Guess Who's Coming to Dinner Part I: Be a Guest at Your Own Dinner PartyYou.
That’s right, you're coming to your next dinner party. No more hiding out in the kitchen sweating and cursing between courses, falling all over yourself to make things perfect. The only person who even approaches perfection is Martha Stewart and we all know about the army of secret little helpers she employs. The truth is, it’s surprisingly easy to have a relatively stress-free dinner party, without dealing with outrageously expensive caterers and to-go gourmet take out. Just remember, food is your friend and shortcuts and not only welcome, they are mandatory.
First of all, you want to do as much in advance as you can and you should begin with a clean house. Hire people, bribe your children, beg your significant other. It doesn’t matter how it gets done, it just needs to be done before you begin cooking the day of the event. Why? Because as soon as you start to cook, the magic pair of eyes in the back of your head will notice the mound of cat hair swaying in the corner above the air vent, the streaks of toothpaste in the bathroom sink, not to mention the dust covering all visible items in your dwelling. You don’t have to sanitize the whole place, just give it the appearance of being clean. The alcohol you will be serving will make up for any cleaning oversights.
Next, you want to set the table. Get it done, get it out of the way. It seems like an innocuous detail; however, if you do it early, you will usually discover (with plenty of time to take action) that the linen napkins from the last dinner party still need to be washed. Or that someone in the family stuck one of the good plates under the African Violets to catch the extra water. Once the table is set you can begin.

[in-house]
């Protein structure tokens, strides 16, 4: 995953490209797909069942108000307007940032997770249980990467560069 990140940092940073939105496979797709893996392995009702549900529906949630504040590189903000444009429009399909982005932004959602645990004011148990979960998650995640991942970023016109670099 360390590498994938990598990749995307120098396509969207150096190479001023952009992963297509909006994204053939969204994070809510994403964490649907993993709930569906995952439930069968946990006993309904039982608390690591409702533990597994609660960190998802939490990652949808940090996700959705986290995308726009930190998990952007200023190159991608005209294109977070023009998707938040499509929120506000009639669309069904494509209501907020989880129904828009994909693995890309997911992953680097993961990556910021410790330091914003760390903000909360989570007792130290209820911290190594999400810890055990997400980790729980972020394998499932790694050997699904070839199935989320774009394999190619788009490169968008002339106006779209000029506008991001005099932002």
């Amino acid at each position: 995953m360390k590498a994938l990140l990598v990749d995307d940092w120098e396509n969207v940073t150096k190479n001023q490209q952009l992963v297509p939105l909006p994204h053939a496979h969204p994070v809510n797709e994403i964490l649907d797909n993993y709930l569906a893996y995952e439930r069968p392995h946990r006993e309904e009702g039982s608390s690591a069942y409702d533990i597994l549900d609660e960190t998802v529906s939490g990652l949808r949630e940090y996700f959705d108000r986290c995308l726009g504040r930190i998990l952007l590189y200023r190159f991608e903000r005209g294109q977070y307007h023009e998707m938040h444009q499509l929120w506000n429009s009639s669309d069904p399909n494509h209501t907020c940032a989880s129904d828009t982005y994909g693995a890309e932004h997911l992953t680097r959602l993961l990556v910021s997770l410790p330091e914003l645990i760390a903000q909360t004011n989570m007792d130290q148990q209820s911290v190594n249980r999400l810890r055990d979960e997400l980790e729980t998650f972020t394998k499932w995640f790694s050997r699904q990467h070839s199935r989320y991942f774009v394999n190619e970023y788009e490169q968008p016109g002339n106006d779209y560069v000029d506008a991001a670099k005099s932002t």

But wait! You need a menu. Have you asked your guests if they have any weird food issues? I’m not speaking of eating disorders, you will be serving as a chef, not a psychiatrist. Ask your guests if they have any food allergies or strong dislikes, and most importantly are they omnivore, carnivore or "veggievore". It’s best if you can coordinate like-minded eaters for the same evening, but alas you could be charged with food discrimination. We just won’t go there. In this Part I of the dinner party series, a carnivore menu will be presented (that will serve 6). Should you have to invite veggie folk to partake before Part II comes out, there will be plenty of non-animal choices in this menu, you just might want to double the amounts.
Let’s begin with appetizers and hors d’oeuvres. The terminology is your choice. The definition of an appetizer is "a food or drink that stimulates the appetite and is usually served before a meal". The dictionary sites an hors d’oeuvre as "any of various savory foods usually served as appetizers." Redundant yes, but its all in the accent - it depends on the mood you’re going for and the following suggestions fall under both categories.
We’ll start with some nuts. Not nuts out of a jar or can. This is a dinner party, not a fraternity party. It’s easy. This recipe can be made a few days ahead, just keep the nuts in an airtight container or jar and out of the reach of anyone you live with because they are devilishly delicious. I suggest doubling it for the aforementioned reason.
Savory & Spicy Nuts
* 2 Tbs extra virgin olive oil
* 1 tsp thyme (dried)
* 1 tsp salt
* 1/2 tsp cayenne pepper
* 2 cups assorted nuts - preferably almonds, walnuts, pecans
Preheat oven to 350° F
Whisk together oil, salt and spices in a large bowl. Add the nuts and toss in the oil mixture. Spread nuts on a cookie sheet covered with a piece of parchment paper - spread them out well. Cook 10 minutes, rotate nuts and cook 5 - 10 minutes more until they are golden brown. Pull them out quickly or the nuts will burn. Let cool and store in airtight jar or container.